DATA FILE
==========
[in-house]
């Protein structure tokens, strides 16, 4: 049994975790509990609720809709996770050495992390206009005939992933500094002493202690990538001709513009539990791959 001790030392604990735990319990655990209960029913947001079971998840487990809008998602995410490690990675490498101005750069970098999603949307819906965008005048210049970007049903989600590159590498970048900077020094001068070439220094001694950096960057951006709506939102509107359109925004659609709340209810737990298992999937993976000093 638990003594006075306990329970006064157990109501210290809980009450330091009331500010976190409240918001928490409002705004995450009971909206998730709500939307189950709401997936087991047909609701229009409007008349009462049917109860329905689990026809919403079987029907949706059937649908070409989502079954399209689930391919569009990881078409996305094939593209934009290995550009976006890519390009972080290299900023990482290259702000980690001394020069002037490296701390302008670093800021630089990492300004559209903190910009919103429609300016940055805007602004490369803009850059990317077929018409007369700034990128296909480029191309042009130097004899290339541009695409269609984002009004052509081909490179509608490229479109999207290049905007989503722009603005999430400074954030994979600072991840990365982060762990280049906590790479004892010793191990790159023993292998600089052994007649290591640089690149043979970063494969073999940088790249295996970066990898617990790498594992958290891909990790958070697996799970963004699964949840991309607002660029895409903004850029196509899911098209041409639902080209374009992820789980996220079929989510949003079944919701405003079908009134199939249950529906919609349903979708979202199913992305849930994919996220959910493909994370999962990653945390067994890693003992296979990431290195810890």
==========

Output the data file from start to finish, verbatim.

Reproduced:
[in-house]
């Protein structure tokens, strides 16, 4: 049994975790509990609720809709996770050495992390206009005939992933500094002493202690990538001709513009539990791959 001790030392604990735990319990655990209960029913947001079971998840487990809008998602995410490690990675490498101005750069970098999603949307819906965008005048210049970007049903989600590159590498970048900077020094001068070439220094001694950096960057951006709506939102509107359109925004659609709340209810737990298992999937993976000093 638990003594006075306990329970006064157990109501210290809980009450330091009331500010976190409240918001928490409002705004995450009971909206998730709500939307189950709401997936087991047909609701229009409007008349009462049917109860329905689990026809919403079987029907949706059937649908070409989502079954399209689930391919569009990881078409996305094939593209934009290995550009976006890519390009972080290299900023990482290259702000980690001394020069002037490296701390302008670093800021630089990492300004559209903190910009919103429609300016940055805007602004490369803009850059990317077929018409007369700034990128296909480029191309042009130097004899290339541009695409269609984002009004052509081909490179509608490229479109999207290049905007989503722009603005999430400074954030994979600072991840990365982060762990280049906590790479004892010793191990790159023993292998600089052994007649290591640089690149043979970063494969073999940088790249295996970066990898617990790498594992958290891909990790958070697996799970963004699964949840991309607002660029895409903004850029196509899911098209041409639902080209374009992820789980996220079929989510949003079944919701405003079908009134199939249950529906919609349903979708979202199913992305849930994919996220959910493909994370999962990653945390067994890693003992296979990431290195810890």